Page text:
Photography: Oliver Catherall

“To draw you must close your eyes and sing.” Pablo Picasso

Music is many things – soundtrack to the good, bad and everything in between, changing our mood, emotion and outlook in a profound way. Music Therapy, which uses the power of music as a therapeutic tool, is one longstanding interpretation of this. But what about those who engage in music’s creative process in general on a more day-to-day basis? What can we draw from the process of creating and how can it impact upon us?

The Open Door Centre provides support to young people around depression and anxiety. They also look to inspire discussion around mental health issues at their monthly Wax Lyrical event at The Brink, combining live music with conversation. Bido Lito! asked The Open Door Centre’s P.Lee to bring together one of Merseyside’s leading songwriters, David McDonnell (The Sand Band), and Mary Clayton (Co-ordinator of MusicPlace Northwest, who has over 25 years of experience delivering Music Therapy), to explore the notion of using music as a tool for positive mental change…

Mary Clayton: The core element of music therapy is using music as an interactive tool for communication. The music is the medium. To be able to respond to someone, in the moment, with music. Also, to improvise, so that when you are with the person you can find a piece of music that fits with them in some way. It may be a good idea sometimes to take the word therapy out, so people don’t run in the opposite direction.

P.Lee: So it is using improvisation to reflect how they feel at that time and then working with the music that’s created?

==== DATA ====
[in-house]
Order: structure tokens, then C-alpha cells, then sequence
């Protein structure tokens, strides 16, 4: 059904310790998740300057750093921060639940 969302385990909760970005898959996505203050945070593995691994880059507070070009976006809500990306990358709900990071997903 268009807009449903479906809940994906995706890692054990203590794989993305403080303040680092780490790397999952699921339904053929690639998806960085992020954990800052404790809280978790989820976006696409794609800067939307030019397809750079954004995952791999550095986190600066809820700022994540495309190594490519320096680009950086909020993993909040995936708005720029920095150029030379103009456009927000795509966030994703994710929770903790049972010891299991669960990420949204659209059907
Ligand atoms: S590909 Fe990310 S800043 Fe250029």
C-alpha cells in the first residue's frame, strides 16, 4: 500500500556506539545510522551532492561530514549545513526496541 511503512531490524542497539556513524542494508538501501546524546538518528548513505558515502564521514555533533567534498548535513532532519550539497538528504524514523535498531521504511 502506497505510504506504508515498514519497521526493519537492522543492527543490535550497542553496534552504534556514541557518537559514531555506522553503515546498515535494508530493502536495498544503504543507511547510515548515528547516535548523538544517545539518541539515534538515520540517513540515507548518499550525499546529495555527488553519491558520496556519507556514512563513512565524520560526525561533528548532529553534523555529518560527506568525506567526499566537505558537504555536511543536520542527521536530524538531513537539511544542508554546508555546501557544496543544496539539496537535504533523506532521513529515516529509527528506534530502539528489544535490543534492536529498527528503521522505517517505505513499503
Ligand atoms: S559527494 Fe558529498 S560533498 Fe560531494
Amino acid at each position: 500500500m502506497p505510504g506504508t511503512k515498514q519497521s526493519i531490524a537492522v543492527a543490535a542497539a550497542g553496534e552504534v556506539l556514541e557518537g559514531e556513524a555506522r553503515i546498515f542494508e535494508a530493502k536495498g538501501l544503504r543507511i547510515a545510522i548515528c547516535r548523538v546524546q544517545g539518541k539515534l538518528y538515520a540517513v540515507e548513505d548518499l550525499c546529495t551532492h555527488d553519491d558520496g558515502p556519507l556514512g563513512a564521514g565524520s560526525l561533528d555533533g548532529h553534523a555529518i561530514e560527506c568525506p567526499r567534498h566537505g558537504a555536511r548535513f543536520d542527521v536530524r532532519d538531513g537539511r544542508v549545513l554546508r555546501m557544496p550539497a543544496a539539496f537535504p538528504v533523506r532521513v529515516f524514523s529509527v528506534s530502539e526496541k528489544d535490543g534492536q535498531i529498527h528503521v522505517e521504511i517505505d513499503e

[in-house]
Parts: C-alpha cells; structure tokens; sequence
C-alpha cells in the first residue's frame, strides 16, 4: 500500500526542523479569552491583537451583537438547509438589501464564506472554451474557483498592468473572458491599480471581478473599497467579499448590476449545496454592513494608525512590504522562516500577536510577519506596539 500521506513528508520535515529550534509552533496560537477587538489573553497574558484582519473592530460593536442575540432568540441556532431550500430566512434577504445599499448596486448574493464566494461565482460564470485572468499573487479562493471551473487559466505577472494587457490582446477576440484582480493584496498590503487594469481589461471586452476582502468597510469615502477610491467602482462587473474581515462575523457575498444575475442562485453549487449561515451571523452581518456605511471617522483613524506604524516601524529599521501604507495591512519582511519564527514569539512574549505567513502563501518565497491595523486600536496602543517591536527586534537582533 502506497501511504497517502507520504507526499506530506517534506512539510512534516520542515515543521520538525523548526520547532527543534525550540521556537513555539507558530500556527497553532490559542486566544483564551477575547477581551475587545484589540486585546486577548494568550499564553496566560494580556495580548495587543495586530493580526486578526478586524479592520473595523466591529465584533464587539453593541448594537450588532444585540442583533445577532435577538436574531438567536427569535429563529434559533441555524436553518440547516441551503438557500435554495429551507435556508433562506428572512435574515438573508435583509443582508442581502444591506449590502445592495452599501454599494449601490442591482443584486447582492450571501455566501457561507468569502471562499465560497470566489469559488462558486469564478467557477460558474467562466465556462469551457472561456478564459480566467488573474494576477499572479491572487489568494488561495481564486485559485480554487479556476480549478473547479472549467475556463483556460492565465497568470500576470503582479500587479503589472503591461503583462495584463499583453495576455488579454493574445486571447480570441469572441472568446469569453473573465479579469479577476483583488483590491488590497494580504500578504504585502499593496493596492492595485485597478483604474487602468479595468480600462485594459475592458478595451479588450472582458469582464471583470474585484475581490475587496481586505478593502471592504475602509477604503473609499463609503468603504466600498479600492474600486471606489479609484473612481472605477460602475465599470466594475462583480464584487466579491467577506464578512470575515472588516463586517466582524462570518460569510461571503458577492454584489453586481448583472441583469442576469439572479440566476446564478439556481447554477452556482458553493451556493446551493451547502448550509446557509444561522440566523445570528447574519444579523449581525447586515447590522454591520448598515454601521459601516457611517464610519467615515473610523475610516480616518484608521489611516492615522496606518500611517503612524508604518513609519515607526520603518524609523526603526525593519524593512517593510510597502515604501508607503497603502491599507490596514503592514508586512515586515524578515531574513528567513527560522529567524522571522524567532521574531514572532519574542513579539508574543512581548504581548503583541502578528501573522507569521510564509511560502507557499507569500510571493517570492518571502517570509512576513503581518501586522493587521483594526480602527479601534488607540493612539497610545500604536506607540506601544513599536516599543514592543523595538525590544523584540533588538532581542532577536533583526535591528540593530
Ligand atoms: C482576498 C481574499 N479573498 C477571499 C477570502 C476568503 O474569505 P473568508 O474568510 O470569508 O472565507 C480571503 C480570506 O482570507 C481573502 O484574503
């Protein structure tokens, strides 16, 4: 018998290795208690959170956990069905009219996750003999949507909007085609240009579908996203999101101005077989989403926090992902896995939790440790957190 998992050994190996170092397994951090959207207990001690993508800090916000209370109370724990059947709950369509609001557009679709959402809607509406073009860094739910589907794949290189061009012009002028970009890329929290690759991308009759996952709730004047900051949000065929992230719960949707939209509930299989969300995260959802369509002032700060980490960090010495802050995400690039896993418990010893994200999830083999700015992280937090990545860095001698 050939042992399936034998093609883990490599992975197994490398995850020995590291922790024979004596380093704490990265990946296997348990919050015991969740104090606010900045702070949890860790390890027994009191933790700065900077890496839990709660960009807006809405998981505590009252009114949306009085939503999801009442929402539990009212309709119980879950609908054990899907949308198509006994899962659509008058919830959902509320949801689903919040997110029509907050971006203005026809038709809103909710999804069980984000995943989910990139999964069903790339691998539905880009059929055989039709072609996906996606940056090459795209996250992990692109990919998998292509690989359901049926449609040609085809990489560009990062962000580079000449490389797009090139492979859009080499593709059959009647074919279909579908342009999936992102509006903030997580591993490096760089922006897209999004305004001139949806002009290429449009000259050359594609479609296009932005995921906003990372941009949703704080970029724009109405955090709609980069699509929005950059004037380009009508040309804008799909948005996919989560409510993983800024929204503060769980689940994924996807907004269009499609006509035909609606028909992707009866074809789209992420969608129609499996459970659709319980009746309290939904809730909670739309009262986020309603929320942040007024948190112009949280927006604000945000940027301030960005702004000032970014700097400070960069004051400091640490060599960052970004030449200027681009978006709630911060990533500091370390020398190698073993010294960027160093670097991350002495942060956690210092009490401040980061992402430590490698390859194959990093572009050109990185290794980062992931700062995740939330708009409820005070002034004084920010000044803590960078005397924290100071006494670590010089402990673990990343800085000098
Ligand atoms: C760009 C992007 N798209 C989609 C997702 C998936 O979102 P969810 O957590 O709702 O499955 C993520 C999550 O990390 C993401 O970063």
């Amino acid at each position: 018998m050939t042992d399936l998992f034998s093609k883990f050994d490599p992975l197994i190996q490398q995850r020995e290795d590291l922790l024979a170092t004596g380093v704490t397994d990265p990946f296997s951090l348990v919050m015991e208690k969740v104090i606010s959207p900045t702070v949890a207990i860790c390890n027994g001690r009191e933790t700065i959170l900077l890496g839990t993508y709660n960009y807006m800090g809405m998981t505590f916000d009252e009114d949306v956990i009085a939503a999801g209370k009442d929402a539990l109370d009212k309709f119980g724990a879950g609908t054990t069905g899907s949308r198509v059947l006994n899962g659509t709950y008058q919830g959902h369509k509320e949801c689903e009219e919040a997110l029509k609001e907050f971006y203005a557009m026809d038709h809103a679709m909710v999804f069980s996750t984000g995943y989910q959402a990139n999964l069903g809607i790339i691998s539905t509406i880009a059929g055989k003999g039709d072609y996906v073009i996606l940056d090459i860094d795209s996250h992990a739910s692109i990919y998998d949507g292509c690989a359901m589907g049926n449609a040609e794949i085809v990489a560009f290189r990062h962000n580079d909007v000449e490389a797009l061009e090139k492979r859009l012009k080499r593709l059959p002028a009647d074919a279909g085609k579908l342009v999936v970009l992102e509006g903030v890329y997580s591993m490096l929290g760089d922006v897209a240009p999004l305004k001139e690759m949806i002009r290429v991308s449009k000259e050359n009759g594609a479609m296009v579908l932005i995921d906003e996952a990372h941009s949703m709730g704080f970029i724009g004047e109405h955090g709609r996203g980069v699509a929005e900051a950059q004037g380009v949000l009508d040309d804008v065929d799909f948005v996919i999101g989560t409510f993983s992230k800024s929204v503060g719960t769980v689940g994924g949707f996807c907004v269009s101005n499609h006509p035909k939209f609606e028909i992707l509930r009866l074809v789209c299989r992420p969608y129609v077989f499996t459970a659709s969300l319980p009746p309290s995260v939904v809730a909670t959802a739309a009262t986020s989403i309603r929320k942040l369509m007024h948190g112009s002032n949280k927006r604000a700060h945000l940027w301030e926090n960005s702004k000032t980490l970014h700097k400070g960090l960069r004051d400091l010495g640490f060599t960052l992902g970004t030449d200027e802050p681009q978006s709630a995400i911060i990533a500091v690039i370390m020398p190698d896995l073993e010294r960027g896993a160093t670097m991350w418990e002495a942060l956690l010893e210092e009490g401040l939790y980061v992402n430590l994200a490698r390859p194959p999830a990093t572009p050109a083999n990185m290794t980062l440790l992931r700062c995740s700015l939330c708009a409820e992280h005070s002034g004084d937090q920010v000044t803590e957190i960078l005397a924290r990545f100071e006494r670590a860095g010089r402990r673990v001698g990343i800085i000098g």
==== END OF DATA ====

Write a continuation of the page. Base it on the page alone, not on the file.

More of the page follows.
Mary Clayton: Yes, but it may also be pre-composed songs. Working with people with dementia, for instance, may require music from their childhood. It is very much about responding to the person who you are working with. It is not prescriptive work, rather about taking a cue from a person, with some background information; working in the moment.

David McDonnell: Documenting your thoughts through music is definitely a form of therapy. There are songs from times in my life that, although I am not in that place anymore, the song still resonates. When I listen back to it I wonder if it makes other people think or feel that and whether they have connected with them. Leonard Cohen calls his songs confessional, and they really are. He’s got the talent that he can say something and you think he is saying it to you. I think everybody thinks he is saying it to them and that’s an art, isn’t it, as much as constructing the verse and the melody. If you can say all things to all men with just your experience then that is amazing. I think I can write something better than I can say it, and by using vocabulary something is being conveyed. At first I am just saying one thing to one person, a line of communication, but after that it becomes everybody’s. PJ Harvey says the same thing.

P.Lee: So for you the songwriting process is about being able to say in a song things which you can’t say in day to day life?

David McDonnell: My musical language and vocabulary is far more developed than that which I would say openly. I spend far more time writing words and music to one person than I do in conversation, which is more spontaneous. With music I spend a lot of time thinking about the notes and the music, because it’s all part of conveying something.

P.Lee: Is that a conscious thing, entering the process aiming to convey a feeling or an emotion that you wouldn’t usually say, or is that secondary?

David McDonnell: I think it’s different for everybody, as music is so broad. It is usually about something which has made me feel something, then I will try and mirror the feeling of the song with the lyrics. Or sometimes I will just sit and write lyrics about a situation. It sounds like that is applicable to what you do, Mary, in that it’s a narrative between two people?